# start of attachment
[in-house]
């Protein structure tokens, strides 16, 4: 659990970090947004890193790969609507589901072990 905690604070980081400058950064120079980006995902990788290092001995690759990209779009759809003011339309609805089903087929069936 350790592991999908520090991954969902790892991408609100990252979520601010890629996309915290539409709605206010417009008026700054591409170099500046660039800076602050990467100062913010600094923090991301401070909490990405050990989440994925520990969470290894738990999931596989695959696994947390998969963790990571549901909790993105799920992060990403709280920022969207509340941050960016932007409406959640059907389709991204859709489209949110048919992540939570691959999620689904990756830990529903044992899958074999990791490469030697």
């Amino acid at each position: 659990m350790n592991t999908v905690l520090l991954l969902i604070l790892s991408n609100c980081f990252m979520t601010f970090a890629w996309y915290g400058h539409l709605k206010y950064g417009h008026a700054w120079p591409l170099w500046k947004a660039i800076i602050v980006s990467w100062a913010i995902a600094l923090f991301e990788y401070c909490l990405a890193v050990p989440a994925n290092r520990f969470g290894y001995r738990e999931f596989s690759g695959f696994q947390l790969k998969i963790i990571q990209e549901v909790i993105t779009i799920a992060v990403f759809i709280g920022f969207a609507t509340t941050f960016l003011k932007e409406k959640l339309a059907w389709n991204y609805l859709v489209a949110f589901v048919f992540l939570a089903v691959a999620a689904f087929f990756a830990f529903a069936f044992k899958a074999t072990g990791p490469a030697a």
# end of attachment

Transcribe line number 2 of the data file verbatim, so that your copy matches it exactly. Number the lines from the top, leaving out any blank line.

């Protein structure tokens, strides 16, 4: 659990970090947004890193790969609507589901072990 905690604070980081400058950064120079980006995902990788290092001995690759990209779009759809003011339309609805089903087929069936 350790592991999908520090991954969902790892991408609100990252979520601010890629996309915290539409709605206010417009008026700054591409170099500046660039800076602050990467100062913010600094923090991301401070909490990405050990989440994925520990969470290894738990999931596989695959696994947390998969963790990571549901909790993105799920992060990403709280920022969207509340941050960016932007409406959640059907389709991204859709489209949110048919992540939570691959999620689904990756830990529903044992899958074999990791490469030697």